On the evening of April 27th, 1887 southern Arizona’s only passenger train, the Sunset Express, was making its run toward Tucson. The train was running a few minutes behind schedule so the engineer, “Colonel” Bill Harper gave her a little more steam to make up time. About 20 miles east of Tucson at Cienega Canyon the yellow streak from the headlight picked up a figure standing on the track waving a red lantern. About that time the big drive wheels ran over a torpedo. The bomb-like sound served as a warning of trouble further up the line. Colonel Harper slammed on the brakes and stopped just before crashing into some upraised railroad ties jammed between the tracks.

Suddenly, out of the darkness, rifle shots cracked and several holes appeared in the engine’s boiler. Two masked men stepped out of the darkness and ordered the engineer to step down off the train. They took him back to the express car and told him to have the Wells Fargo express messenger open the safe then unlock the door and get out.

“Or what?” the stubborn engineer asked.

“Or we blow it up,” one of the bandits replied, holding up a stick of dynamite.

Inside the express car, messenger Charlie Smith heard the conversation and opened the safe, took out some $5,000 and stuffed it in the cold, pot-bellied stove. The money safely hidden, Smith unlocked the door and jumped out.

The robbers, members of the notorious Doc Smart gang, climbed in the express car and found only a few scattered bills in the safe. Disappointed, they gathered up the meager haul.

Meanwhile, Harper was escorted back to cut the passenger cars from the mail and express car. He was then taken back and ordered to move the engine and two cars ahead a few yards.

After receiving a few hurried instructions on how to run a locomotive from Harper they had him get the engine rolling then made him jump off. The engine chuffed off towards Tucson with the outlaws on board.

Later that night when the Sunset Express failed to show a relief train was sent out from Tucson. About 15 miles east of the Old Pueblo they discovered the abandoned engine and the ransacked express car. A few miles further down the track they found the anxious crew waiting by the passenger cars.

The next day a posse, led by Tohono O’odham trackers went to where the engine was found and attempted to pick up the trail of the desperadoes. They circled further and further away from the engine in a futile attempt to cut the trail. It was as if the entire gang levitated into space.

Clever escape however the outlaws had been hoodwinked by Charlie Smith, the Wells Fargo messenger who’d hidden the loot in the stove. The newspapers made a big deal out of it and Smith became a local celebrity.

On August 10th the gang struck again. Same location; same train and the same Wells Fargo messenger, Charlie Smith. This time the engineer couldn’t stop in time and the engine jumped the tracks and flipped over on its side on the edge of a steep embankment. Out in the darkness the outlaws opened fire. One bullet passed so close under the nose of fireman R. T. Bradford it burned off part of his mustache. The engineer, Jim Guthrie, hopped out of the prostrate locomotive and tumbled over the steep bluff landing several feet below in the top of a mesquite tree.

Doc Smart and his boys weren’t taking any chances this time. When Smith refused to open the door, a stick of dynamite took care of it. Inside was their nemesis, Charlie the messenger slightly shaken from the blast.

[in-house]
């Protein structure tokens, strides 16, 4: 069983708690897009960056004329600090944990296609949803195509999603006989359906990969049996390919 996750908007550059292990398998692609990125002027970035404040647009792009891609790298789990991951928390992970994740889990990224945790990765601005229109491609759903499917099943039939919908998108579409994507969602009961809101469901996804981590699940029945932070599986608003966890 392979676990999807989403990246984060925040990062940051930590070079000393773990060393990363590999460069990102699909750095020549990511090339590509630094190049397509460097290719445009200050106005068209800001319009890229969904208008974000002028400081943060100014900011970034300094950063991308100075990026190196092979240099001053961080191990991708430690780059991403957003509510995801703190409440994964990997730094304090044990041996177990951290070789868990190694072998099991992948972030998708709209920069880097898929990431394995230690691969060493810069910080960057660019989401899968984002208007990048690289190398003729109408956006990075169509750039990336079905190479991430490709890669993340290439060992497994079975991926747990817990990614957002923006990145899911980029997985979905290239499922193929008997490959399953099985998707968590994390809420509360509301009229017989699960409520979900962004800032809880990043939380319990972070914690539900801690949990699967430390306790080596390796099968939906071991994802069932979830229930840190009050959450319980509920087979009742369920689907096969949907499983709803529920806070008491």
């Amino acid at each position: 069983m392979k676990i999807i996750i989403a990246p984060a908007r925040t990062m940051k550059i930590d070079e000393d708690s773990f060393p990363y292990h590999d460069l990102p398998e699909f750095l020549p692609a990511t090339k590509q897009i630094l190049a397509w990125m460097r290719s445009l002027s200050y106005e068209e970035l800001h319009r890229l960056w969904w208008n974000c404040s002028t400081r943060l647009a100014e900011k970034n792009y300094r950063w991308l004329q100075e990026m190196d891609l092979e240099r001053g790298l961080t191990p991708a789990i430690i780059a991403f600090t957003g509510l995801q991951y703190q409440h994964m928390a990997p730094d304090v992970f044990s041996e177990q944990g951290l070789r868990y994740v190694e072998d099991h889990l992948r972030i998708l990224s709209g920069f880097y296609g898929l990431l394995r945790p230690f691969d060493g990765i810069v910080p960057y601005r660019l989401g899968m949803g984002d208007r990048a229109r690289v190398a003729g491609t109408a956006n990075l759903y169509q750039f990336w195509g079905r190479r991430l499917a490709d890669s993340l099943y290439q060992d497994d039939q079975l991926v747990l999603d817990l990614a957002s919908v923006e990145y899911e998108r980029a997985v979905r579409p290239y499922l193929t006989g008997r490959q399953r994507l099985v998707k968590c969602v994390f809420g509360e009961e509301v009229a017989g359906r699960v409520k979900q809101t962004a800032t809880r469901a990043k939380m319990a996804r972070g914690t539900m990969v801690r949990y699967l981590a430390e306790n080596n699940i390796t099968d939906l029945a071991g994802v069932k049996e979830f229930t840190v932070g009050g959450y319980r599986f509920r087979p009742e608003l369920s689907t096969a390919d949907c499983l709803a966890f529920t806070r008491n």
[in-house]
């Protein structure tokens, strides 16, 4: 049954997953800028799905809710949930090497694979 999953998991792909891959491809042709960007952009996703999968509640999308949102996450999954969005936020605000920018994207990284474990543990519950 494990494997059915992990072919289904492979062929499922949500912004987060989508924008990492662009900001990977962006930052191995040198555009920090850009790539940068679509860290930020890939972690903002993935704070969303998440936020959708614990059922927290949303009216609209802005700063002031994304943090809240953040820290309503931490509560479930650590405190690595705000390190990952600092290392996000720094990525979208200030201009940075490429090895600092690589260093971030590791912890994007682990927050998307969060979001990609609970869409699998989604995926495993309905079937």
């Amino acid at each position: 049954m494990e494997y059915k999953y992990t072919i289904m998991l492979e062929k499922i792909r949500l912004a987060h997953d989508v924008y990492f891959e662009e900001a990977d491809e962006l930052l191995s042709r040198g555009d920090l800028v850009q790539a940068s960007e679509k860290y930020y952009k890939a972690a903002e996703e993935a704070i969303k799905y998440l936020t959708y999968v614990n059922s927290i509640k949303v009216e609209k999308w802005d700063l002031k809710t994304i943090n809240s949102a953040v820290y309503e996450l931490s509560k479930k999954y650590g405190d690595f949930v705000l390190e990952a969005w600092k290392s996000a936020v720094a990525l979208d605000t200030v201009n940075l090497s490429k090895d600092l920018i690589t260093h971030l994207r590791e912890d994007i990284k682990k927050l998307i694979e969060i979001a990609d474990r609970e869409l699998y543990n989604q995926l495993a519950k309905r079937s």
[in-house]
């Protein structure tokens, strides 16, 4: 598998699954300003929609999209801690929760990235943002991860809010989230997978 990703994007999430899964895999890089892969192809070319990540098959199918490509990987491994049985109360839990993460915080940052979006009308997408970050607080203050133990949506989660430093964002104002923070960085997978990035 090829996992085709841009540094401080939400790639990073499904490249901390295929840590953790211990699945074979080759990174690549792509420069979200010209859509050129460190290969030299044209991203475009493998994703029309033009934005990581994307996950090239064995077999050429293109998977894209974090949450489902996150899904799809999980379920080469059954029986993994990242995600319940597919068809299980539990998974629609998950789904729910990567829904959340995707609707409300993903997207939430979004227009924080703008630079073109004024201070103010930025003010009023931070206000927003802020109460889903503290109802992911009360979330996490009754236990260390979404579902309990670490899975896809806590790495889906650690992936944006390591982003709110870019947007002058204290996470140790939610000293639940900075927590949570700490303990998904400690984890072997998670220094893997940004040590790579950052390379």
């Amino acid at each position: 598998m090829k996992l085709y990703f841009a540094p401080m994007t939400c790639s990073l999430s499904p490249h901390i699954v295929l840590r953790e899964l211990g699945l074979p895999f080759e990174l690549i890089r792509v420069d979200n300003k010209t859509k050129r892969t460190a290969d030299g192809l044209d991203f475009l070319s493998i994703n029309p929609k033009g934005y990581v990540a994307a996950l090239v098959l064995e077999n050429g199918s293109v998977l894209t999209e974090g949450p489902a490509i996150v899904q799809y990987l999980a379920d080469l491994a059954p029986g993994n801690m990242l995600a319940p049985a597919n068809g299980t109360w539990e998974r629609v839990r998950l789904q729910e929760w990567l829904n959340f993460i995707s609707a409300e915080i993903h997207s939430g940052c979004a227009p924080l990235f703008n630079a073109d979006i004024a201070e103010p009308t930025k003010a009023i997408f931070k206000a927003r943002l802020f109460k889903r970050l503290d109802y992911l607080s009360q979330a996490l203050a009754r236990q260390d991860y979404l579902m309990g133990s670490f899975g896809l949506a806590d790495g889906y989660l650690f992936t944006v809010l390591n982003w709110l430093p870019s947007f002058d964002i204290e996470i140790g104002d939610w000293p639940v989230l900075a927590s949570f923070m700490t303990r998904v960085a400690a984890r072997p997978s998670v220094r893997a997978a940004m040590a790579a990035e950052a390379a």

One of the robbers pointed the business end of his six shooter at poor Charlie and hissed,

“Smitty, that stove racket don’t go this time.”

No doubt the outlaws had read the newspaper stories extolling about how Charlie had outwitted them in the previous robbery.

 A posse picked up their trail this time and followed it into the Rincon Mountains where they came upon an abandoned sack containing a thousand dollars in Mexican silver. Nearby was a cave where the outlaws had used as a hideout. Today that cave is a popular tourist attraction known as Colossal Cave.

The gang got away clean that time with $3,000 in their pockets and while lawmen scoured the Arizona Territory, the outlaws were living it up in El Paso.

Things had gone so well the last time, two of the outlaws decided to rob the old SP once again, this time outside El Paso. Inside the express car was another messenger named Smith. This one greeted the train robbers with a six gun and a Wells Fargo 10 gauge shotgun. When the smoke cleared two of them, Kid Smith, no relation to either of the messengers, and Dick Meyers were dead on the ground.

Smart detective work enabled lawmen in El Paso to locate the boarding house where the two outlaws were staying. Soon they rounded up the rest of the gang including Doc Smart.

Doc was tried and given a life sentence for his part in the three train robberies. Somebody slipped him a pistol and he decided to take his own life. He put the pistol to his head and fired three shots but the soft lead collided with his hard head and all Doc got out it was a bad headache.

It wasn’t until after the gang was in jail that lawmen were finally able to clear up the mystery of how they’d managed to vanish into thin air in the desert south of Tucson. One of the gang spilled the beans and it was really quite simple. They rode the engine into the outskirts of Tucson, put it in reverse, then jumped off and walked into town. The engine, with its perforated belly leaking steam, backed down the tracks some ten miles where it was found—-with no tell-tale tracks to follow.

Thanks to an accomplice who worked for the railroad, Doc and the boys left Tucson riding comfortably in an SP caboose back to El Paso.

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